The ephemerality of elderflower (and a champagne recipe)

One of the great delights for me this time of year is remembering the vats of elderflower champagne I lovingly tended back at the beginning of June, now stashed in my father’s spacious fridge. The flowers were late this year, so my brewing frenzy went on well into the month with an increased sense of obsessive, protective attention to the beautifully simple but elegant alchemy of this best of homemade summer tipples. Making the champagne can be as intoxicating as drinking it. Within 24 hours the brew releases that  distinctive, heady elder aroma which has intensified during the initial steeping process. Each morning I check on the muslined buckets and jugs ranged in my study, fingers crossed for the cauldron bubble which means it’s doing its thing; each evening release the pressure every once the precious stuff is in bottles, treating it with all the care of a proud gardener whispering to his prize tomatoes and measuring the length of his beans every hour (although I could get quite into that as well).


The thing is, the hedgerow brew’s always a bit hit-and-miss – you just never know what the yeast content is like in any given year; how the weather has affected the flower’s scent; whether the liquor will ferment from the natural yeast or not; whether you ought to add a pinch of artificial yeast, and if yes, ensuring it’s just the right amount. It’s why I make up batch after batch, stripping the hedgerows bare in the fields around, initially because I plan to drink lots, but ultimately because they won’t all work out. It’s part of the great pleasure of this drink though: there are no guarantees, every ‘vintage’ tastes slightly different, and that unpredictability suggests something of the delicate flower itself – blooming for just a short few weeks in early summer. That’s what you’re trying to bottle, to pop open that musky, elegant, last-week-of-May fragrance just late on enough in the summer that you’ve forgotten all about it.

Here’s my recipe. The basic measures originally came from a kindly and eccentric chap who runs the Slatemill Lodge B&B in Marloes, Pembrokeshire. His brew is wonderful and there’s always some ready if you go and stay, whatever time of the year! I think I’ve just about got this right now after two years’ of trialing. Even still, I needed to tweak things a little this year when the first attempt turned out very yeasty. I’d added literally a few grains of the dried stuff to help things along, but it completely ruined it – perhaps there was a high yeast yield in the flowers this year? No doubt next year will require a little adjustment too.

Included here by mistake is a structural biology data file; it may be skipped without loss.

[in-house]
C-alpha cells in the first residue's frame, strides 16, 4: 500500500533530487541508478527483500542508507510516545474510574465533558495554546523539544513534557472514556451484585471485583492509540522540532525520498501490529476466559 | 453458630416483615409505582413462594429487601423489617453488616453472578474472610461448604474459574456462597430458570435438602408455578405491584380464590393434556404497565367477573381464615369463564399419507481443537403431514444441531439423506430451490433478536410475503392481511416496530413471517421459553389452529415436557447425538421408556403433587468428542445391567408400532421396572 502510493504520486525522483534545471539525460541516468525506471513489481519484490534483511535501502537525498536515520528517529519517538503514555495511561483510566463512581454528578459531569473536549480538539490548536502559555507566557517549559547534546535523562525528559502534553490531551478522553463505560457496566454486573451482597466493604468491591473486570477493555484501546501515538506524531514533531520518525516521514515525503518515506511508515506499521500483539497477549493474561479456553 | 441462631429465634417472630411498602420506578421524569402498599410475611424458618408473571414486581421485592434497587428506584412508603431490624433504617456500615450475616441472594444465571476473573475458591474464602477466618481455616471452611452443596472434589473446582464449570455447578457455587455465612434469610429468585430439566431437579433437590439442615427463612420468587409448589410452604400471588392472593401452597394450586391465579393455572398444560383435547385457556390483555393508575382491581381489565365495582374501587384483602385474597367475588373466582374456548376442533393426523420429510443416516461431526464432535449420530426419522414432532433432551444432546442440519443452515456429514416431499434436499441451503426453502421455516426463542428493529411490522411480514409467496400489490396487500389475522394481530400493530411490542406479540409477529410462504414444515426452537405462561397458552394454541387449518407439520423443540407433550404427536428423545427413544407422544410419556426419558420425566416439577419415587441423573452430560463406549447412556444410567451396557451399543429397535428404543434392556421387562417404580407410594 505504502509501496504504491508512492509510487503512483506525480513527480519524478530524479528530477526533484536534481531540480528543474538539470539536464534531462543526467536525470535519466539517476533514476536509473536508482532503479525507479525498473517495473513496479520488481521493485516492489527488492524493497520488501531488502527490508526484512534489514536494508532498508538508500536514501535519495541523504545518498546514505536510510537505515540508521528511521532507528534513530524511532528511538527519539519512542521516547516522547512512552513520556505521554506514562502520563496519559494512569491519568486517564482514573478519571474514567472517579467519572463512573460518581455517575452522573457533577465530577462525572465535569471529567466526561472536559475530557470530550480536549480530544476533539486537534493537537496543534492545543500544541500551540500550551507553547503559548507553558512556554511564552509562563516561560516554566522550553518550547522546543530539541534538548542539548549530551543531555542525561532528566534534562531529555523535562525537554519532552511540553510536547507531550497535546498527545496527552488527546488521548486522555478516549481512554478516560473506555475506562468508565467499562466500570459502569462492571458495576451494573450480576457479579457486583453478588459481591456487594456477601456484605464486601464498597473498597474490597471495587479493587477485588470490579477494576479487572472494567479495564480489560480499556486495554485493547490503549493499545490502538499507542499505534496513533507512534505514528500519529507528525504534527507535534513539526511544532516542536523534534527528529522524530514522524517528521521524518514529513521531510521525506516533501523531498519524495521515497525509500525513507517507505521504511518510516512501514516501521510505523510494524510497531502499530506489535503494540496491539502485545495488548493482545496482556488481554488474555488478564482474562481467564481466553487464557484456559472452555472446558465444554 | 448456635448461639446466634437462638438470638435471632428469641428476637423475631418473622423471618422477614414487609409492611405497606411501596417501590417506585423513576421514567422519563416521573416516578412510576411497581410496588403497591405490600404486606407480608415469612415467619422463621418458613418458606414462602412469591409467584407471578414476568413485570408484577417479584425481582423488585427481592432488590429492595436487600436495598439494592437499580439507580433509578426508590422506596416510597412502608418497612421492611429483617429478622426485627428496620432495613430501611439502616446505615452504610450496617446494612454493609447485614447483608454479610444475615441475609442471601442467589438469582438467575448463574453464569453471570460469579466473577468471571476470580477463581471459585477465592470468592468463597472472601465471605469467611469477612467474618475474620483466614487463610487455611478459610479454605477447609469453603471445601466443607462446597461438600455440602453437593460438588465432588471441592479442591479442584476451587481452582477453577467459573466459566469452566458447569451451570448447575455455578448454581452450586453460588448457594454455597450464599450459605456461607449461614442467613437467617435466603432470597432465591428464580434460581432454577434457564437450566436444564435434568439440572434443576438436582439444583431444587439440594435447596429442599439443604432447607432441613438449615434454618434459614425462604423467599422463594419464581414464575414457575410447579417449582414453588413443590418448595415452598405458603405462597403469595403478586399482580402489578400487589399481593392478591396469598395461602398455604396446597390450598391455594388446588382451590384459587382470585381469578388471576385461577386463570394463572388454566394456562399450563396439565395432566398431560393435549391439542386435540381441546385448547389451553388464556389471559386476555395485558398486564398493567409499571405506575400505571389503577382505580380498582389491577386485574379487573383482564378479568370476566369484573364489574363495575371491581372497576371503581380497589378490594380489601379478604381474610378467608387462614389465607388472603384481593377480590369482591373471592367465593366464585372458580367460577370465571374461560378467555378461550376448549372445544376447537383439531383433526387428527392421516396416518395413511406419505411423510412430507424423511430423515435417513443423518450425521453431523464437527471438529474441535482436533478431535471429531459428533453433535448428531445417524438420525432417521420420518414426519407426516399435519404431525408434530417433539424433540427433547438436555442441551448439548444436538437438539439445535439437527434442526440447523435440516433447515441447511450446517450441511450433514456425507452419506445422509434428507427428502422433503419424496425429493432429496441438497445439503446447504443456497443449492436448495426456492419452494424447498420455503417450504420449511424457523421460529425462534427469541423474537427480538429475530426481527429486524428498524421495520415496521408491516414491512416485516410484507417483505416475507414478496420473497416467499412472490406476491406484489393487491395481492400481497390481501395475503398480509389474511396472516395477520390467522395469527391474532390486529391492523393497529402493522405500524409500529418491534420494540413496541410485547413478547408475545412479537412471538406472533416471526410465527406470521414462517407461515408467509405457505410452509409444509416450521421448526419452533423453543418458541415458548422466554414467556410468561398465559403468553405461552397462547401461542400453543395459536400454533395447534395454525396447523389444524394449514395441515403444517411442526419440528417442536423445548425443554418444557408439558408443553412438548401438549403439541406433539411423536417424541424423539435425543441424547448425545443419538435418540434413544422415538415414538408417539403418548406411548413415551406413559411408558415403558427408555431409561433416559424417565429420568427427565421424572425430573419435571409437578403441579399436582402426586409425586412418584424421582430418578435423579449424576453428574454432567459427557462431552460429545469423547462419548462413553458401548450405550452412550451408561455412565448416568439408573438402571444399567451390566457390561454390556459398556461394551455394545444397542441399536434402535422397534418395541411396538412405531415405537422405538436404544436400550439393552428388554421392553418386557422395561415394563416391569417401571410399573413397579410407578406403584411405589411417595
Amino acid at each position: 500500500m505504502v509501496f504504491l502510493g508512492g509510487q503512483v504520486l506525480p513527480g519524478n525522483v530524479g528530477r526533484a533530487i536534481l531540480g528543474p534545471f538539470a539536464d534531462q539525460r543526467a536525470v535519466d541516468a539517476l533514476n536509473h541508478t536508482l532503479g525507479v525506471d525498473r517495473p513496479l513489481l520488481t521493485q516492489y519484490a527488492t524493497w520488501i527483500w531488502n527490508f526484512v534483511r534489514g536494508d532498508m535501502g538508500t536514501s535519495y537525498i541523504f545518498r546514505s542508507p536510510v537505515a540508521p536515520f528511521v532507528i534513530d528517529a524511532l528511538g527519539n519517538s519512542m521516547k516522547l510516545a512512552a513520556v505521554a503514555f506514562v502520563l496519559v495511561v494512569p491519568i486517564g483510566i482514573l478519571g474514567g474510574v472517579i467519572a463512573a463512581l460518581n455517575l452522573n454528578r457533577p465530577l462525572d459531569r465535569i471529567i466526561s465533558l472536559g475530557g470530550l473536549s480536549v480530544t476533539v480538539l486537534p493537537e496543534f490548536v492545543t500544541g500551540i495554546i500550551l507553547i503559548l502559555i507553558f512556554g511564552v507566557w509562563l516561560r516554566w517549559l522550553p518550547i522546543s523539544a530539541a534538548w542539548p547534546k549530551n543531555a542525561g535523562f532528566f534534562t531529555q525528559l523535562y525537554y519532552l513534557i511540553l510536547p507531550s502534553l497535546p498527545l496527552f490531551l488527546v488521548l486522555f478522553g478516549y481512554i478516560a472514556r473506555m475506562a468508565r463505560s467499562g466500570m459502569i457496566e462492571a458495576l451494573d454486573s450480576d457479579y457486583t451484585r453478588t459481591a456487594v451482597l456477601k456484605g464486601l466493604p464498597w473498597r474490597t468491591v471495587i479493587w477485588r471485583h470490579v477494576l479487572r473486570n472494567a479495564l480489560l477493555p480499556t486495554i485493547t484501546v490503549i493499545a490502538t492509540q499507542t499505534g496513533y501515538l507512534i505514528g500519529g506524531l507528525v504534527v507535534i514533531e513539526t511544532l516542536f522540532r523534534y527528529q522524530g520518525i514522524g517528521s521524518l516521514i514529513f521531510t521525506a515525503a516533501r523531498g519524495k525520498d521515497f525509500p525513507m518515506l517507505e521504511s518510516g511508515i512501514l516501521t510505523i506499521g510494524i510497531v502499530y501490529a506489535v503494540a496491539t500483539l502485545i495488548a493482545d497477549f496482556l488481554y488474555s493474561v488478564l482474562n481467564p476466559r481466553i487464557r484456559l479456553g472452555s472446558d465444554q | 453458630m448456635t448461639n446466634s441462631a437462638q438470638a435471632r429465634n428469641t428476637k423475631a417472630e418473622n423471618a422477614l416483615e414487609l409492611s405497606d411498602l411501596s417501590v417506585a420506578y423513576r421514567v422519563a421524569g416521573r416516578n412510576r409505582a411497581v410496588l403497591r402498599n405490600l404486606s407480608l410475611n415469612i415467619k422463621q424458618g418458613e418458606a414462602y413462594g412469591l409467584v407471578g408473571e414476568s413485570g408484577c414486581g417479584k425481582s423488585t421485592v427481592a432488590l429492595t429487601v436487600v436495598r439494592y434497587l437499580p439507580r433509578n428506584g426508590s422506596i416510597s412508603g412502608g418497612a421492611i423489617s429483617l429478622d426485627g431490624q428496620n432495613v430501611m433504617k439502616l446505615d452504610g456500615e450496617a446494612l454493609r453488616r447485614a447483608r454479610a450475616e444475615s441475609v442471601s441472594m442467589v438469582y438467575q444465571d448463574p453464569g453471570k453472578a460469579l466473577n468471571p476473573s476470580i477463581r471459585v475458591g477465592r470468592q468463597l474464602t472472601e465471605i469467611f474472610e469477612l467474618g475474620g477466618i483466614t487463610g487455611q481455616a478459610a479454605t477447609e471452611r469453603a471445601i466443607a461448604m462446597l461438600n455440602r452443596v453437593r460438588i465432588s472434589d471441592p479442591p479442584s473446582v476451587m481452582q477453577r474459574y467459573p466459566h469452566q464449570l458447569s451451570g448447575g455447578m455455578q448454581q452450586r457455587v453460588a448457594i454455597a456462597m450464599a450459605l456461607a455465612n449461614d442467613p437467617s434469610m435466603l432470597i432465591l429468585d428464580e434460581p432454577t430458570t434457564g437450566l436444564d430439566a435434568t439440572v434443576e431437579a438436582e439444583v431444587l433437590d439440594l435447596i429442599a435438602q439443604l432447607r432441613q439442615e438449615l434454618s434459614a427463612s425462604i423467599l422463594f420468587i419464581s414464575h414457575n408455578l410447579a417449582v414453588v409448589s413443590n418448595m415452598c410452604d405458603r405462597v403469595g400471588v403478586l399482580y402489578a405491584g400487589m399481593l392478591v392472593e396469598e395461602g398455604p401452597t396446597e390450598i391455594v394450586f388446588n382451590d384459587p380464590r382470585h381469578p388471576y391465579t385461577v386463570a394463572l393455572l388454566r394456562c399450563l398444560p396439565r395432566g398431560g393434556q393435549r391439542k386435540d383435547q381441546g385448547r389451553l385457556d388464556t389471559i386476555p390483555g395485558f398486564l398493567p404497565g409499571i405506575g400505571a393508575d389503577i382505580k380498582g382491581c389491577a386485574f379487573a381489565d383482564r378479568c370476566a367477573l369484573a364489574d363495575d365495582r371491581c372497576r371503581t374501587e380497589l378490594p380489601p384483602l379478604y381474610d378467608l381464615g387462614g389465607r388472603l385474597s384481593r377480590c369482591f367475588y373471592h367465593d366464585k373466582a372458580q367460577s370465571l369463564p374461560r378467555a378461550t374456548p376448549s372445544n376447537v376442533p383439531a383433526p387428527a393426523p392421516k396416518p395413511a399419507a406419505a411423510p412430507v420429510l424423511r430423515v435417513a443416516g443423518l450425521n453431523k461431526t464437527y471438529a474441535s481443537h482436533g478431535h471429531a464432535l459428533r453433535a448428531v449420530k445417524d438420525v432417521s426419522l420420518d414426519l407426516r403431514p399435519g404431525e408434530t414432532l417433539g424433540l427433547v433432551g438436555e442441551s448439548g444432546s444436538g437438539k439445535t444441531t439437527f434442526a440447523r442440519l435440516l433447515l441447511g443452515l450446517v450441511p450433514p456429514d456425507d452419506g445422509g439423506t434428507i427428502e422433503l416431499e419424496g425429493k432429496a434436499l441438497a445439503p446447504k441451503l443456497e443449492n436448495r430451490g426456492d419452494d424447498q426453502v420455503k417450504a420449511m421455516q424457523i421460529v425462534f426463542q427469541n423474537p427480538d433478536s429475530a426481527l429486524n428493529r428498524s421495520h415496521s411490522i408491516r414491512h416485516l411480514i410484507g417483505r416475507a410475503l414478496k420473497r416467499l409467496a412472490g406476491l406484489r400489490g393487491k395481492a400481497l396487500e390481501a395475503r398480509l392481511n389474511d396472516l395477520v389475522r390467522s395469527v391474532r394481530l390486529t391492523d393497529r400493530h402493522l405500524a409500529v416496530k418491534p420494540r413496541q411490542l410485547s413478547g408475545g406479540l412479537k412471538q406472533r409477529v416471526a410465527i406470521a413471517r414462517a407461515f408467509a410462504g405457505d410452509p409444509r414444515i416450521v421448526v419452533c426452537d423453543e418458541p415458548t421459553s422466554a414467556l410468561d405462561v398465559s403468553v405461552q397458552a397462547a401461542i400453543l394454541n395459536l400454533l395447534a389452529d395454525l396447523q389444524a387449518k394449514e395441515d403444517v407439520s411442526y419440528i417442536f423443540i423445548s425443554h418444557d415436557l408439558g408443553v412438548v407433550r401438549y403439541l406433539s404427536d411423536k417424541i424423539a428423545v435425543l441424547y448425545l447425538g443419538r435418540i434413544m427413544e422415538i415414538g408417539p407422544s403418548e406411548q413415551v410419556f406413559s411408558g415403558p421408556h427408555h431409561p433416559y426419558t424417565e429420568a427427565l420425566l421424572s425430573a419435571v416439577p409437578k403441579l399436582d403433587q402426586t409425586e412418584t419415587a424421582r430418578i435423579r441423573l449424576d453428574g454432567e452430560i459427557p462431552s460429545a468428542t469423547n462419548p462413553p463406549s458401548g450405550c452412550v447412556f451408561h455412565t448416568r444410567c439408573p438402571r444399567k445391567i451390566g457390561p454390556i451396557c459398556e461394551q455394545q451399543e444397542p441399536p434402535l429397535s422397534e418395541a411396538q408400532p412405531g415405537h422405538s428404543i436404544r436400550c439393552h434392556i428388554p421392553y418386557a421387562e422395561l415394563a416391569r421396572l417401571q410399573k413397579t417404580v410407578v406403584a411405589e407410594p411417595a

1. Pour 1 litre of boiling water into a suitably large sterilised bucket/jug/bin.
2. Dissolve 600g sugar in this water. Then add 4 litres of cold water to make 5 litres in total. Leave to reach blood temperature (use a thermometer or just your finger to ensure it is tepid).
3. Add the zest and juice of 2 lemons, 1.5 tablespoons of cider or white wine vinegar, 20-25 heads of elderflower (checked thoroughly and cleaned of insects, although don’t worry too much – you can strain any remaining bugs out when you bottle!). If adding artificial yeast, do so now (which is why the water needs to be tepid). A few grains is all. Bread yeast is fine, but brewer’s or champagne would no doubt be better if you’ve got it.
4. Stir gently, cover with muslin or a tea towel, and set aside somewhere to do its thing (not somewhere cold).
5. After 24 hours, wherever you’ve stuck your brew should smell wonderfully of elderflower. After 48 hours, it should be starting to bubble. If it’s not doing this, add a few more grains of yeast – this has done the trick for me before.
6. 5 days after you first set your brew aside (6-7 if it took a while to get going), fermentation should be well underway, and now is the time to gently strain the liquid through muslin pulled over a sieve and pour into your bottles. A kitchen funnel is very useful at this stage. If you want it to look fancy, swing top champagne bottles are great, but I mostly use plastic fizzy drinks bottles.
7. Whatever bottles you are using, release the pressure once a day to avoid explosions. After a week you can stick your valuable champagne into the fridge to stop fermentation (because the yeast becomes dormant) and your champagne will be ready and chilled for whenever you require it. Even months later.



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